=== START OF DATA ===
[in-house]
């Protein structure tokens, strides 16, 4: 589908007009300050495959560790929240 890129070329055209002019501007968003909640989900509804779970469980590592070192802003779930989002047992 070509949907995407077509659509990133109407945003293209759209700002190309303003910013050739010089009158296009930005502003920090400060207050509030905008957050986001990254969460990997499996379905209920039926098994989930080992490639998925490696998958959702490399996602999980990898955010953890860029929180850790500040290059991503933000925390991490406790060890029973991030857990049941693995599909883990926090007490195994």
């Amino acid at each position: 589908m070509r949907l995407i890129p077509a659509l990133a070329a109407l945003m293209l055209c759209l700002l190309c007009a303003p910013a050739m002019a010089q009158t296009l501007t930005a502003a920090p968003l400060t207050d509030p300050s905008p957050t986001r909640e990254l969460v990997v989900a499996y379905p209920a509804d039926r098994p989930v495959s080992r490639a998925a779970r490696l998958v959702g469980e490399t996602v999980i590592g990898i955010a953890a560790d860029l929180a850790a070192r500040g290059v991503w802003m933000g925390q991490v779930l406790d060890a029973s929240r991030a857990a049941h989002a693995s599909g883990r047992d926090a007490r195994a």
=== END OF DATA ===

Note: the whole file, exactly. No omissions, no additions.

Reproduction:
[in-house]
């Protein structure tokens, strides 16, 4: 589908007009300050495959560790929240 890129070329055209002019501007968003909640989900509804779970469980590592070192802003779930989002047992 070509949907995407077509659509990133109407945003293209759209700002190309303003910013050739010089009158296009930005502003920090400060207050509030905008957050986001990254969460990997499996379905209920039926098994989930080992490639998925490696998958959702490399996602999980990898955010953890860029929180850790500040290059991503933000925390991490406790060890029973991030857990049941693995599909883990926090007490195994």
């Amino acid at each position: 589908m070509r949907l995407i890129p077509a659509l990133a070329a109407l945003m293209l055209c759209l700002l190309c007009a303003p910013a050739m002019a010089q009158t296009l501007t930005a502003a920090p968003l400060t207050d509030p300050s905008p957050t986001r909640e990254l969460v990997v989900a499996y379905p209920a509804d039926r098994p989930v495959s080992r490639a998925a779970r490696l998958v959702g469980e490399t996602v999980i590592g990898i955010a953890a560790d860029l929180a850790a070192r500040g290059v991503w802003m933000g925390q991490v779930l406790d060890a029973s929240r991030a857990a049941h989002a693995s599909g883990r047992d926090a007490r195994a």